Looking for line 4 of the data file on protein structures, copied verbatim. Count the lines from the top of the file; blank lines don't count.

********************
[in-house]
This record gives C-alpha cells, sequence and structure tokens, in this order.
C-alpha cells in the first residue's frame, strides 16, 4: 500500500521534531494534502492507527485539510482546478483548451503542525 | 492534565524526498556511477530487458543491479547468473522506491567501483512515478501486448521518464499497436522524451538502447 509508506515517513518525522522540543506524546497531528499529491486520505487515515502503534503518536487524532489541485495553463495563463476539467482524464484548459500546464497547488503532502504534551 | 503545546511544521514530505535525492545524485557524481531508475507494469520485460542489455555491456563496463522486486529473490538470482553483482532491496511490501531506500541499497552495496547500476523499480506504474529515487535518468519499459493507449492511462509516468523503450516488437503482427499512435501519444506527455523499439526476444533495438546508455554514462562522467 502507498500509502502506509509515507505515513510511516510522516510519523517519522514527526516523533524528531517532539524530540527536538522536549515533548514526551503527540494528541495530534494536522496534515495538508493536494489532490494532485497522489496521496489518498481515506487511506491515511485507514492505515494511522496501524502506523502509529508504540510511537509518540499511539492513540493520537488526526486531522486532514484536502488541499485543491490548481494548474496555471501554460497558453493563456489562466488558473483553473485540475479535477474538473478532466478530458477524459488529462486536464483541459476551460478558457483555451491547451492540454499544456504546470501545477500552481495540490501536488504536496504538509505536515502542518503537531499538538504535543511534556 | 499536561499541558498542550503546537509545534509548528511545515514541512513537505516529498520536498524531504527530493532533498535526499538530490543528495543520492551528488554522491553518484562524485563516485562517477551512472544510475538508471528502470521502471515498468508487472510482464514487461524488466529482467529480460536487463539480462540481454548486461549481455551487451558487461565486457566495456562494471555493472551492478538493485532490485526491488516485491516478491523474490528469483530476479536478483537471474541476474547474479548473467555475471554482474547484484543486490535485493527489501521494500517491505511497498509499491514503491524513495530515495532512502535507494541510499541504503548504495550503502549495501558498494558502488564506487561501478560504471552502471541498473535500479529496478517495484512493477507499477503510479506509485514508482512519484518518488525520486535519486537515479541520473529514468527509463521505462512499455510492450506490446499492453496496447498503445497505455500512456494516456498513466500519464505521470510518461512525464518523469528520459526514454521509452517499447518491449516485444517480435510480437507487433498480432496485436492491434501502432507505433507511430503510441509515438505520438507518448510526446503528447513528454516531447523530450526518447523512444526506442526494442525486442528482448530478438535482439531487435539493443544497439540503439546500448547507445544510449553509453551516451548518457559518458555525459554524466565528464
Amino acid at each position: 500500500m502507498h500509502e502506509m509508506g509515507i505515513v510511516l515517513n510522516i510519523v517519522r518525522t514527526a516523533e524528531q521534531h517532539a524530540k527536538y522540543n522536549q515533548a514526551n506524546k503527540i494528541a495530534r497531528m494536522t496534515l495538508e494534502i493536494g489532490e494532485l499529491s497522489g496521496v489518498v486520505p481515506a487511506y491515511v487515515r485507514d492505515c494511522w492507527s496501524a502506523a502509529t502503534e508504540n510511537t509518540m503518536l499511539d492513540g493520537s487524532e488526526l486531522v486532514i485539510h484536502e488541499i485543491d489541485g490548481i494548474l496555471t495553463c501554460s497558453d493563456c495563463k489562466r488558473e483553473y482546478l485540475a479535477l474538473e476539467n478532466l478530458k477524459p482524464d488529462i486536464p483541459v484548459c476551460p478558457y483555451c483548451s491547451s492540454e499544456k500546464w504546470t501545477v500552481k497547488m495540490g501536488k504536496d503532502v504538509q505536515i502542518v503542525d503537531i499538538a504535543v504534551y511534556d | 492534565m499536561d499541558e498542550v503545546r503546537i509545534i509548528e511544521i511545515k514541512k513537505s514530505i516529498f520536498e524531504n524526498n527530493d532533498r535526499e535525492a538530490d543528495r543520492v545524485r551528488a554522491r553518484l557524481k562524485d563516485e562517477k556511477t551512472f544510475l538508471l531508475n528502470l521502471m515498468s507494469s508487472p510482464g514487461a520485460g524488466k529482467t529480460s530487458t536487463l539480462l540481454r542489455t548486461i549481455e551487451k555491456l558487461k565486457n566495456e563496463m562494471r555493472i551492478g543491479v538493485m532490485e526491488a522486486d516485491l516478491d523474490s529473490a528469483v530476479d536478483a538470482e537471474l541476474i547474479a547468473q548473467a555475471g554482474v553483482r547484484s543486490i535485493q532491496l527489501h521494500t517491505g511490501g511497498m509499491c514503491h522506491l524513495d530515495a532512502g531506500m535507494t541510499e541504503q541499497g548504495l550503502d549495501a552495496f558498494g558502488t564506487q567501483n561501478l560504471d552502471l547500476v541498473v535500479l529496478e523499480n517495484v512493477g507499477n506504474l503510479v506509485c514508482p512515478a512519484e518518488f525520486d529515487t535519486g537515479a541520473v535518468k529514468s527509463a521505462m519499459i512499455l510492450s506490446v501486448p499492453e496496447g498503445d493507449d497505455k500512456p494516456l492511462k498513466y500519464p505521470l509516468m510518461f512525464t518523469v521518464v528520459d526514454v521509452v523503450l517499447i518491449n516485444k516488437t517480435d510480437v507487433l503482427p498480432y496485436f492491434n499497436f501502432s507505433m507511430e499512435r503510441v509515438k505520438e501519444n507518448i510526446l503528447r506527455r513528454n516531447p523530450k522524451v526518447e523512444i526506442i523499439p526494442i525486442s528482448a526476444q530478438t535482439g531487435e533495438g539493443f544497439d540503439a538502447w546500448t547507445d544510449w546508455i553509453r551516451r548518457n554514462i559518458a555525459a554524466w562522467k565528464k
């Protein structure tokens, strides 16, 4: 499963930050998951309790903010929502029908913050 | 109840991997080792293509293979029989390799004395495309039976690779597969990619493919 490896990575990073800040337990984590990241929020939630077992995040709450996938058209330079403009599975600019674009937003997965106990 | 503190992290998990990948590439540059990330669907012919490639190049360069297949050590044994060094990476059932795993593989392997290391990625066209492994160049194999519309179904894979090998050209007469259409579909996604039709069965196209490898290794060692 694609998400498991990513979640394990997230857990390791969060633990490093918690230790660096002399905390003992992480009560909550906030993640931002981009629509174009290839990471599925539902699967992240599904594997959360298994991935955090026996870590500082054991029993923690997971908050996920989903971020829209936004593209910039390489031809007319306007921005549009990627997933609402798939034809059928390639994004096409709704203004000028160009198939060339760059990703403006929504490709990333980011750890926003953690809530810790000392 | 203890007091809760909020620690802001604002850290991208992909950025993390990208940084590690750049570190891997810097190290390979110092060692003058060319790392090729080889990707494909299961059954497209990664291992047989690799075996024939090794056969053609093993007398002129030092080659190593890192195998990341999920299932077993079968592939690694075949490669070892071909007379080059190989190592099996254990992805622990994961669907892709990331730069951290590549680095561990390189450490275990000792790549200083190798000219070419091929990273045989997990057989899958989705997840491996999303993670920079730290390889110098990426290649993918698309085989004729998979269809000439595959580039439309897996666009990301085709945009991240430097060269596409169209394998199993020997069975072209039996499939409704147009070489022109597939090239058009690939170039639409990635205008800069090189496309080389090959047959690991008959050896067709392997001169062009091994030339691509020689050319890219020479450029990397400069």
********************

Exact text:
Amino acid at each position: 500500500m502507498h500509502e502506509m509508506g509515507i505515513v510511516l515517513n510522516i510519523v517519522r518525522t514527526a516523533e524528531q521534531h517532539a524530540k527536538y522540543n522536549q515533548a514526551n506524546k503527540i494528541a495530534r497531528m494536522t496534515l495538508e494534502i493536494g489532490e494532485l499529491s497522489g496521496v489518498v486520505p481515506a487511506y491515511v487515515r485507514d492505515c494511522w492507527s496501524a502506523a502509529t502503534e508504540n510511537t509518540m503518536l499511539d492513540g493520537s487524532e488526526l486531522v486532514i485539510h484536502e488541499i485543491d489541485g490548481i494548474l496555471t495553463c501554460s497558453d493563456c495563463k489562466r488558473e483553473y482546478l485540475a479535477l474538473e476539467n478532466l478530458k477524459p482524464d488529462i486536464p483541459v484548459c476551460p478558457y483555451c483548451s491547451s492540454e499544456k500546464w504546470t501545477v500552481k497547488m495540490g501536488k504536496d503532502v504538509q505536515i502542518v503542525d503537531i499538538a504535543v504534551y511534556d | 492534565m499536561d499541558e498542550v503545546r503546537i509545534i509548528e511544521i511545515k514541512k513537505s514530505i516529498f520536498e524531504n524526498n527530493d532533498r535526499e535525492a538530490d543528495r543520492v545524485r551528488a554522491r553518484l557524481k562524485d563516485e562517477k556511477t551512472f544510475l538508471l531508475n528502470l521502471m515498468s507494469s508487472p510482464g514487461a520485460g524488466k529482467t529480460s530487458t536487463l539480462l540481454r542489455t548486461i549481455e551487451k555491456l558487461k565486457n566495456e563496463m562494471r555493472i551492478g543491479v538493485m532490485e526491488a522486486d516485491l516478491d523474490s529473490a528469483v530476479d536478483a538470482e537471474l541476474i547474479a547468473q548473467a555475471g554482474v553483482r547484484s543486490i535485493q532491496l527489501h521494500t517491505g511490501g511497498m509499491c514503491h522506491l524513495d530515495a532512502g531506500m535507494t541510499e541504503q541499497g548504495l550503502d549495501a552495496f558498494g558502488t564506487q567501483n561501478l560504471d552502471l547500476v541498473v535500479l529496478e523499480n517495484v512493477g507499477n506504474l503510479v506509485c514508482p512515478a512519484e518518488f525520486d529515487t535519486g537515479a541520473v535518468k529514468s527509463a521505462m519499459i512499455l510492450s506490446v501486448p499492453e496496447g498503445d493507449d497505455k500512456p494516456l492511462k498513466y500519464p505521470l509516468m510518461f512525464t518523469v521518464v528520459d526514454v521509452v523503450l517499447i518491449n516485444k516488437t517480435d510480437v507487433l503482427p498480432y496485436f492491434n499497436f501502432s507505433m507511430e499512435r503510441v509515438k505520438e501519444n507518448i510526446l503528447r506527455r513528454n516531447p523530450k522524451v526518447e523512444i526506442i523499439p526494442i525486442s528482448a526476444q530478438t535482439g531487435e533495438g539493443f544497439d540503439a538502447w546500448t547507445d544510449w546508455i553509453r551516451r548518457n554514462i559518458a555525459a554524466w562522467k565528464k